I remember when I finally embraced this idea. It made such an improvement in my family’s acceptance of my disease. I used to make promises out of a sense of obligation because I wanted to be able to be there for them. My intentions were honorable, but my words were not impeccable. I needed to learn how to avoid self-blame and still acknowledge the truth.
Talking to others
How we communicate with others matters, too. We usually run into trouble when we let fear control us. When it comes to relationships, what are some of the things that migraineurs fear? I often hear people express the fear of losing friendships, loved ones, jobs, and the respect of others. This is a very real possibility. The key is in not letting fear be in charge. To get a balanced perspective, we must examine all the evidence in order to accurately assess our risk. Even if we determine that speaking the truth will risk a relationship, that doesn’t mean we choose to lie. It might mean that we prepare ourselves for the eventual loss when we do speak honestly. Hopefully we have enough self-respect to be honest in the face of losing someone we care about.
Another theme also emerges when talking to migraineurs. It’s anger. We get angry at doctors, bosses, spouses, parents, best friends, and anyone who ever treated us badly because of migraine. We’ve all had the experience of being accused of faking a migraine to avoid an unpleasant activity. We’ve been called “slackers” and told we “sabotage ourselves”. The sentiment to “give someone a migraine” runs deep.
Anger has its place and can be completely justified – that’s a topic for another post. Speaking impeccably is in direct conflict with speaking in anger. It’s not that we shouldn’t be angry. It’s whether or not we let that anger consume us. By recognizing our anger in advance, we can better prepare to respond impeccably to situations that could trigger anger. Think about the kinds of things that incite the anger of migraineurs. Now think about how you might respond when faced with that situation. Can you be honest and say that you are angry? Can you communicate that anger in a way that avoids triggering a defensive response from others? How might you tell someone how offensive it is to be called a liar when your head feels like it might explode?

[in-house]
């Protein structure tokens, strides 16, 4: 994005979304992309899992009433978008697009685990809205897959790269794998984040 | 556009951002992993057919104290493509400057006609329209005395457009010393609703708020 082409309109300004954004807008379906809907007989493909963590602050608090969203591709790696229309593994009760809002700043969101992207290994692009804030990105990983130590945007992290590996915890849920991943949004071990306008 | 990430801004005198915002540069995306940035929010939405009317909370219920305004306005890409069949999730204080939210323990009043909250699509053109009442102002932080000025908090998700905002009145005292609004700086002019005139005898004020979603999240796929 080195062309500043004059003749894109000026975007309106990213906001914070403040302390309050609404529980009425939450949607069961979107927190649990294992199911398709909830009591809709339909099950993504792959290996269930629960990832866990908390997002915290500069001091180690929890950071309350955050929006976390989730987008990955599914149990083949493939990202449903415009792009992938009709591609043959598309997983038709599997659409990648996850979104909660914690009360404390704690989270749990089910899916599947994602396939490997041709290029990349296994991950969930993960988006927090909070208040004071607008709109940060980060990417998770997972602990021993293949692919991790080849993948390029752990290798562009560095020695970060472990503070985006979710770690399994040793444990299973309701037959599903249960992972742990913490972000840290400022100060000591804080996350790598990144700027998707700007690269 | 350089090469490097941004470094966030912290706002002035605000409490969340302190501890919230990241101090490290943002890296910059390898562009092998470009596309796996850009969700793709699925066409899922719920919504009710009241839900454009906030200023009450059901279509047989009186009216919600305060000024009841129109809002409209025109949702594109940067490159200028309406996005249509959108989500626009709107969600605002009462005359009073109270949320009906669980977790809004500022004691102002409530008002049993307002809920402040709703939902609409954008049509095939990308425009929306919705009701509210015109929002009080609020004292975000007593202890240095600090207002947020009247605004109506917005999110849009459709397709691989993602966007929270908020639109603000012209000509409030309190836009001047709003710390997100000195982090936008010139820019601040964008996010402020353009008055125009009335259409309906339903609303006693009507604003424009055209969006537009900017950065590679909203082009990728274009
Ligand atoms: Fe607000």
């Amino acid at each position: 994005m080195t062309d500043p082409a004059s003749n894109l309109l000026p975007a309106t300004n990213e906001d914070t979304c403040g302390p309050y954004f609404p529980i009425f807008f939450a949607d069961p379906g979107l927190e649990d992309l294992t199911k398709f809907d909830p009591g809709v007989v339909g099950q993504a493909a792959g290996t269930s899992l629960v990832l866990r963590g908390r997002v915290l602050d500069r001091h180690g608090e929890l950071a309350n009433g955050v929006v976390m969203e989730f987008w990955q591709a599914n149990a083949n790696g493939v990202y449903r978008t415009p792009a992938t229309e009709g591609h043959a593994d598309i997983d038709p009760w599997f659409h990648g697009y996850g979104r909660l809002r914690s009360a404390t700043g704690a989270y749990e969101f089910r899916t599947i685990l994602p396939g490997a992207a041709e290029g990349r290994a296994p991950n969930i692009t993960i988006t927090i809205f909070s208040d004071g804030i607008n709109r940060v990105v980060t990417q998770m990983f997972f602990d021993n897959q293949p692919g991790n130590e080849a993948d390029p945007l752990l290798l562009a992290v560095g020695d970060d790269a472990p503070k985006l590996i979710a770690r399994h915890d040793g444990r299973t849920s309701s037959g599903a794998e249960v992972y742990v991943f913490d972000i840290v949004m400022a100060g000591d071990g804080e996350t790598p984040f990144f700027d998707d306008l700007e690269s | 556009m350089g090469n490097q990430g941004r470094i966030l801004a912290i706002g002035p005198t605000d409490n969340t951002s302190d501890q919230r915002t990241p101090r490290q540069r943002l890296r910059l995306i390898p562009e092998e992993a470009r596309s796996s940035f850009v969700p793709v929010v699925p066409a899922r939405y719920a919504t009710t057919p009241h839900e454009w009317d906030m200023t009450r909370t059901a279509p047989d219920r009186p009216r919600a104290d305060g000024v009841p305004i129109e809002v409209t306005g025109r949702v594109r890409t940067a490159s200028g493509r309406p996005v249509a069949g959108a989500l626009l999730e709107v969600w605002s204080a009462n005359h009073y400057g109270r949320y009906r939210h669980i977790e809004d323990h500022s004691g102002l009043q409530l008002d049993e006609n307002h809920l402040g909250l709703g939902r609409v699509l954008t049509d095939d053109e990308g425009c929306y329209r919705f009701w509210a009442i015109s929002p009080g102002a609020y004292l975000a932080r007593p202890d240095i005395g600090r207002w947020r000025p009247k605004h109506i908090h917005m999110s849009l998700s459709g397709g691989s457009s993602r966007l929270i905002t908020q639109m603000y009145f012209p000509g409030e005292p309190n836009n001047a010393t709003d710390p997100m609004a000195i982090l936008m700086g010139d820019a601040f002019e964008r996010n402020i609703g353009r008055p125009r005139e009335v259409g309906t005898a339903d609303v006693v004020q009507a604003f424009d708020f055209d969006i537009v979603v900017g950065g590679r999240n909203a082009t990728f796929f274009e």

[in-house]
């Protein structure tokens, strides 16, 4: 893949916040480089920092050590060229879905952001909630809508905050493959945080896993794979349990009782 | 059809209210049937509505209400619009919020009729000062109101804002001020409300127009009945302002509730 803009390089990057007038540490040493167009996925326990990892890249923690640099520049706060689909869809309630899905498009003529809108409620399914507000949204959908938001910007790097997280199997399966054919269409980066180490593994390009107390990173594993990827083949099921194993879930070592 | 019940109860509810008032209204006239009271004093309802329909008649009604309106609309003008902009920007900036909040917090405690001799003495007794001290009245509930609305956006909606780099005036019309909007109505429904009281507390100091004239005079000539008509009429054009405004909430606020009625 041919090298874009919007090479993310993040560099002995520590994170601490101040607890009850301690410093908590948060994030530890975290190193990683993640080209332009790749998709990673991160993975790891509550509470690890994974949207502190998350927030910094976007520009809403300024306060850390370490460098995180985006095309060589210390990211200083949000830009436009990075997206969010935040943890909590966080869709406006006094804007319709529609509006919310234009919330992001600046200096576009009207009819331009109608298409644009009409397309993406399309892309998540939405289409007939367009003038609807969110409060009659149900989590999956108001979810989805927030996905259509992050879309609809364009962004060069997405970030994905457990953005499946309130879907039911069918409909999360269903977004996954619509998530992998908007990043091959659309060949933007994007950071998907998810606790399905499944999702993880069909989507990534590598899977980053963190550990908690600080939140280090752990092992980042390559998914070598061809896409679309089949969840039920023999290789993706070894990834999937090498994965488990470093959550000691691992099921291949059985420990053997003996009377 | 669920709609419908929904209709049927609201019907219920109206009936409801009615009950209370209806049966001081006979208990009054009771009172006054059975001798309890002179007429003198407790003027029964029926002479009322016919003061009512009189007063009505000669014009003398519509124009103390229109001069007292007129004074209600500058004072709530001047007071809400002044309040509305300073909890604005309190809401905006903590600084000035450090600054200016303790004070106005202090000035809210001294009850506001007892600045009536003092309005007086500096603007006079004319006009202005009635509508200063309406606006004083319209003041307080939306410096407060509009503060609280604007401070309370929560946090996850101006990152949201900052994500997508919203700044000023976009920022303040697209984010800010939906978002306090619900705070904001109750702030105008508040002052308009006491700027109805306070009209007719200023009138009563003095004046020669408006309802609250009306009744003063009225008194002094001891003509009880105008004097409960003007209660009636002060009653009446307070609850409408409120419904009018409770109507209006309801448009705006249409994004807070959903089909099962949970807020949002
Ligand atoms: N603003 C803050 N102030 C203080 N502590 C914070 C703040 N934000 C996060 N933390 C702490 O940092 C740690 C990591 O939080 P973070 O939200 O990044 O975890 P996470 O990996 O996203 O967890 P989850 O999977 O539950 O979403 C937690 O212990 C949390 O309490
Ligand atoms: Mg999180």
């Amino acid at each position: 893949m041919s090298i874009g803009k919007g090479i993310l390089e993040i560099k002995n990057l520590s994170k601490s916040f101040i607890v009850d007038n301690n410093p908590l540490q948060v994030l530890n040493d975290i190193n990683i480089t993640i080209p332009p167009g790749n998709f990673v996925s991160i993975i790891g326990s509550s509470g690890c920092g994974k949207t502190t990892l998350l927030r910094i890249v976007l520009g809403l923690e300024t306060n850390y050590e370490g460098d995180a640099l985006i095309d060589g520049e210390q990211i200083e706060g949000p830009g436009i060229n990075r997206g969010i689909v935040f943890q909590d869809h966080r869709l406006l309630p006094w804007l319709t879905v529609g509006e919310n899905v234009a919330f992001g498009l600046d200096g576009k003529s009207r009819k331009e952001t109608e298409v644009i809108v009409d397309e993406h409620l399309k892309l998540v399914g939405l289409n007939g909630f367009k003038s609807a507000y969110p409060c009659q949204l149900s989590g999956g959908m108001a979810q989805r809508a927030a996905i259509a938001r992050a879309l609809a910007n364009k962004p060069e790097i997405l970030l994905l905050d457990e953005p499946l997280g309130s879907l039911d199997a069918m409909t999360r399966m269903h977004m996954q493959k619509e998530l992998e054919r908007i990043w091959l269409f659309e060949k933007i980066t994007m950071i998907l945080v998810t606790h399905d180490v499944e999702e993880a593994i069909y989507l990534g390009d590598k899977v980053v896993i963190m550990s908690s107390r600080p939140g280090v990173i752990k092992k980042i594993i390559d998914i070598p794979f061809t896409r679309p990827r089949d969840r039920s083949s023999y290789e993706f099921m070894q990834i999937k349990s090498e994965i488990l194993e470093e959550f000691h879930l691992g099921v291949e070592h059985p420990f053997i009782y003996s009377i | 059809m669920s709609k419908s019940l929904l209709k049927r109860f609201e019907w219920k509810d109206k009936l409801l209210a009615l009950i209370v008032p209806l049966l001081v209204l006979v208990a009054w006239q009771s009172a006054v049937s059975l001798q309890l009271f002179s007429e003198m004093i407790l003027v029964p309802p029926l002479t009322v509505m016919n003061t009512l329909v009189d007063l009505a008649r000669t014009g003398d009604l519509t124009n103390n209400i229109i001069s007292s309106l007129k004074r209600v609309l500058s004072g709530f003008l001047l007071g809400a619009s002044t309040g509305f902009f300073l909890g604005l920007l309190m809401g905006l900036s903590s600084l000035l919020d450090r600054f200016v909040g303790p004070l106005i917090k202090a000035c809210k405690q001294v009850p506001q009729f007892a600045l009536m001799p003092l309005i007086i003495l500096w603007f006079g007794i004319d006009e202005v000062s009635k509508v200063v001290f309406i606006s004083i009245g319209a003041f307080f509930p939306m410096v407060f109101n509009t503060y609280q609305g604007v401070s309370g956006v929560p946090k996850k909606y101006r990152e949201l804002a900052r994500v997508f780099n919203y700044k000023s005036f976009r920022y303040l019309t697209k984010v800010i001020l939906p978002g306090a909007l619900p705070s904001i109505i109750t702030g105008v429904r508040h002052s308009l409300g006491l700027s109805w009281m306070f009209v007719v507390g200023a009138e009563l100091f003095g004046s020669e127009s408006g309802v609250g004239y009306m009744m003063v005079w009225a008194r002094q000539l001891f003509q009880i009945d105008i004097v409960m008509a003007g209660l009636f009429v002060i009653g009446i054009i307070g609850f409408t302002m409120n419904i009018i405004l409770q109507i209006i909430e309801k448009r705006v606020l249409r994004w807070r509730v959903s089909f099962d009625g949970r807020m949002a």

Start by planning your response out in your head. Then try it out on a trusted friend. If you jump in trying something new with the most difficult person you know on the worst migraine day of the week, you will likely get frustrated and fail. Don’t set yourself up for that kind of failure. Plan ahead. Stack the deck in favor of success. Each little success will build your confidence and increase your positive self-talk.
Remember: To be impeccable with your word means to be accurate, truthful, and loving in your speech and thought to yourself and others.
For discussion: How might being impeccable with your word help reduce stigma and suffering in your own life?